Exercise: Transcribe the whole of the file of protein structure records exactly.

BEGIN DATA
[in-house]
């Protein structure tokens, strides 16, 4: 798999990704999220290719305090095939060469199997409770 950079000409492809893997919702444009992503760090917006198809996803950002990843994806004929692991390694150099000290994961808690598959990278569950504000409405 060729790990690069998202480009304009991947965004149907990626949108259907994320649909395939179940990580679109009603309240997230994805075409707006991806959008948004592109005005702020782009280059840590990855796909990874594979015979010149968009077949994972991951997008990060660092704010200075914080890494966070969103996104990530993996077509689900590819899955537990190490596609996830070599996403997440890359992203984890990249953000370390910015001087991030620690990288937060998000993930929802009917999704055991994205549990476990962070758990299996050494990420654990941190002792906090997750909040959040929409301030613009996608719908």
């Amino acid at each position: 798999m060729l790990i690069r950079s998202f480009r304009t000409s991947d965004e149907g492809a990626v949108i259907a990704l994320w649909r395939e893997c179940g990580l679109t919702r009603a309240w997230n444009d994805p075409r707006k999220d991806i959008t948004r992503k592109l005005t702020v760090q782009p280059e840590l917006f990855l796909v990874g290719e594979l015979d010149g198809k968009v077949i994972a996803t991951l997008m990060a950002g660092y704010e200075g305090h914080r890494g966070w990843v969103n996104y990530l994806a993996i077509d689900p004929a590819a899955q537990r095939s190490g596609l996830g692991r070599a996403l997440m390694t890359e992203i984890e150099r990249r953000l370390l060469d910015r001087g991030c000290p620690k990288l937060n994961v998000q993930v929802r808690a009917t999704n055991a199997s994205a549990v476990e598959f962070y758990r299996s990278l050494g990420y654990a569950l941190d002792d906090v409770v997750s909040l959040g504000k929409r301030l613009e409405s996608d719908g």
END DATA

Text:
[in-house]
């Protein structure tokens, strides 16, 4: 798999990704999220290719305090095939060469199997409770 950079000409492809893997919702444009992503760090917006198809996803950002990843994806004929692991390694150099000290994961808690598959990278569950504000409405 060729790990690069998202480009304009991947965004149907990626949108259907994320649909395939179940990580679109009603309240997230994805075409707006991806959008948004592109005005702020782009280059840590990855796909990874594979015979010149968009077949994972991951997008990060660092704010200075914080890494966070969103996104990530993996077509689900590819899955537990190490596609996830070599996403997440890359992203984890990249953000370390910015001087991030620690990288937060998000993930929802009917999704055991994205549990476990962070758990299996050494990420654990941190002792906090997750909040959040929409301030613009996608719908």
């Amino acid at each position: 798999m060729l790990i690069r950079s998202f480009r304009t000409s991947d965004e149907g492809a990626v949108i259907a990704l994320w649909r395939e893997c179940g990580l679109t919702r009603a309240w997230n444009d994805p075409r707006k999220d991806i959008t948004r992503k592109l005005t702020v760090q782009p280059e840590l917006f990855l796909v990874g290719e594979l015979d010149g198809k968009v077949i994972a996803t991951l997008m990060a950002g660092y704010e200075g305090h914080r890494g966070w990843v969103n996104y990530l994806a993996i077509d689900p004929a590819a899955q537990r095939s190490g596609l996830g692991r070599a996403l997440m390694t890359e992203i984890e150099r990249r953000l370390l060469d910015r001087g991030c000290p620690k990288l937060n994961v998000q993930v929802r808690a009917t999704n055991a199997s994205a549990v476990e598959f962070y758990r299996s990278l050494g990420y654990a569950l941190d002792d906090v409770v997750s909040l959040g504000k929409r301030l613009e409405s996608d719908g």